If there is one state that is crucial — although not necessarily essential — for both campaigns, it is Pennsylvania. Whoever wins the state’s 20 electoral votes on Tuesday night will be in the driver’s seat, although both parties are preparing for legal disputes there in case the results are not clear until the following weeks.

As FiveThirtyEight’s Nate Silver points out, Biden’s continues to lead the polls in Pennsylvania, but by a notably thinner margin (~5%) than his advantage in the two other “Blue Wall” states Trump flipped in 2016: Michigan and Wisconsin (about ~8% each), a gap that has “actually grown in the waning days of the election.”

The polls. The final round of 2020 state polling is mostly in, and — in line with the past several months — it is mostly good news for Biden. In major surveys released today or over the weekend, he led a Washington Post/ABC poll of Pennsylvania (+7); New York Times/Siena polls of Florida (+3), Arizona (+6), Pennsylvania (+6), and Wisconsin (+11); and a Monmouth poll of Pennsylvania (+7).  

Trump, meanwhile, led a Post/ABC poll in Florida (+2) and a Des Moines Register poll in Iowa (+7), which Nate Cohn of the New York Times called the president’s “best poll of the cycle.”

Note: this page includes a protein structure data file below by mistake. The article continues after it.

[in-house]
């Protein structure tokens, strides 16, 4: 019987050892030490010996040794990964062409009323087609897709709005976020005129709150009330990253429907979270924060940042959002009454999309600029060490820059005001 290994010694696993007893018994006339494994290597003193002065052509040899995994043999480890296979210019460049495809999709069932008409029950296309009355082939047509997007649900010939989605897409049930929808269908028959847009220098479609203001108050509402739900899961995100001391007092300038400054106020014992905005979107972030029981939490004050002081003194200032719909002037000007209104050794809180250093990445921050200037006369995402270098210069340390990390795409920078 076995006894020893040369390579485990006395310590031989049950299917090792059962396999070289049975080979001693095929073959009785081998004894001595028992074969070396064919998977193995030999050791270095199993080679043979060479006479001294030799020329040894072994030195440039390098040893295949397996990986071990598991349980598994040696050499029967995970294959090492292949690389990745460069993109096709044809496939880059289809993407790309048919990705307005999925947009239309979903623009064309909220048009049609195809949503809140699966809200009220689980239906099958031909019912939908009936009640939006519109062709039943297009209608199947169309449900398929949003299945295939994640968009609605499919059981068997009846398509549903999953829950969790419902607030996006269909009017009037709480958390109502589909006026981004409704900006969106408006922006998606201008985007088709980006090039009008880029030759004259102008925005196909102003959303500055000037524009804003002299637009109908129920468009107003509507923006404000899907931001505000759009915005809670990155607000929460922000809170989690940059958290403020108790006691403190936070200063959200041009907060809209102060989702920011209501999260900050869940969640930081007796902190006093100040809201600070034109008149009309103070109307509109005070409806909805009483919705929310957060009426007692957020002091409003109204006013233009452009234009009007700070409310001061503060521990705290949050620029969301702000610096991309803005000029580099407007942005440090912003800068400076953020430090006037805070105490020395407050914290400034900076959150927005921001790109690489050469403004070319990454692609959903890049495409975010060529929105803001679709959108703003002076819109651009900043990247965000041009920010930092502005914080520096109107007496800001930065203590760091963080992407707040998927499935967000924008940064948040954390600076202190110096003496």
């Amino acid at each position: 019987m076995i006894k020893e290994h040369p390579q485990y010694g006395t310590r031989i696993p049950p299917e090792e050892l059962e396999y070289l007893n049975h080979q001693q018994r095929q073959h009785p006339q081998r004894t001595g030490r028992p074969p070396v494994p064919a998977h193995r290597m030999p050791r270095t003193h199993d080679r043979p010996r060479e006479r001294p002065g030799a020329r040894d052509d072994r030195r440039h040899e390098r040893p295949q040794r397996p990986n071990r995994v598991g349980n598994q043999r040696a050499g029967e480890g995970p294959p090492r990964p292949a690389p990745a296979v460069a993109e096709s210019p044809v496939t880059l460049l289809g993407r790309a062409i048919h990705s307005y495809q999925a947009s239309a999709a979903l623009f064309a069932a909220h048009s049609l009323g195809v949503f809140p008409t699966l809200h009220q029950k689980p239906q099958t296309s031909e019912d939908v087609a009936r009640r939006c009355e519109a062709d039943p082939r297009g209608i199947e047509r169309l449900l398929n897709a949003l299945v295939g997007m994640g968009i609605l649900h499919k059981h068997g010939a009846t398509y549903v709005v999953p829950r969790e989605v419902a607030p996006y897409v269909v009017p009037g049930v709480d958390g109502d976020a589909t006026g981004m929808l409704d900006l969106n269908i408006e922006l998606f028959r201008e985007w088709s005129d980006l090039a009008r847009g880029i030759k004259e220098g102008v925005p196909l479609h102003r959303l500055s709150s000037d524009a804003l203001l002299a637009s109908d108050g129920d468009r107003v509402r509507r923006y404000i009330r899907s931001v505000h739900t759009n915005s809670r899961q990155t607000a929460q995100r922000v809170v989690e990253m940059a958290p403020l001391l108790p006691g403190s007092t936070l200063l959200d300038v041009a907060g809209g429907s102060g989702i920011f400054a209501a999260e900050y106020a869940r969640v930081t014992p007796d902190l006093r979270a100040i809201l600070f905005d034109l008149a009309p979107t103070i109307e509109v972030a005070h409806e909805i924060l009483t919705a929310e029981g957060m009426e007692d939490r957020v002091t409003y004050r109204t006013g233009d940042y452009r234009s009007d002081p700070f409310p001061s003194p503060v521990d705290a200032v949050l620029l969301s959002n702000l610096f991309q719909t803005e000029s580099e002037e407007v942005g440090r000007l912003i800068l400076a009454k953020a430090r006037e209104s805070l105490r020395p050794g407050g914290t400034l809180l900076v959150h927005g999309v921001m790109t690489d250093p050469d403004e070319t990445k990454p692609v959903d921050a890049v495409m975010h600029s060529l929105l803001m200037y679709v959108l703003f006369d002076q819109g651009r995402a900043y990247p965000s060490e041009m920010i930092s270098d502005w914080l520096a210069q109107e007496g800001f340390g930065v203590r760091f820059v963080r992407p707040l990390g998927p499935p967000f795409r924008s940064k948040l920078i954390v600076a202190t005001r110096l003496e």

According to the Times, if the polls in each state were as wrong as they were in 2016, Biden would still be leading by at least 2% in Wisconsin, Michigan, and Pennsylvania — which would be enough to win him the White House, granted he also picks up the electoral vote in Nebraska’s 2nd congressional district. But if the polls are off by that much, his margin in each state would be threadbare, a scenario that spooks many Democrats still wrestling with PTSD from Trump’s come-from-behind victory in 2016.

The early vote. As of 8 a.m. Eastern Time, almost 95 million early votes have already been cast in the United States, which accounts for about 68% of the total votes counted in the 2016 general election. Two states — deep-blue Hawaii and purpling Texas — have already exceeded their 2016 turnout before Election Day has arrived.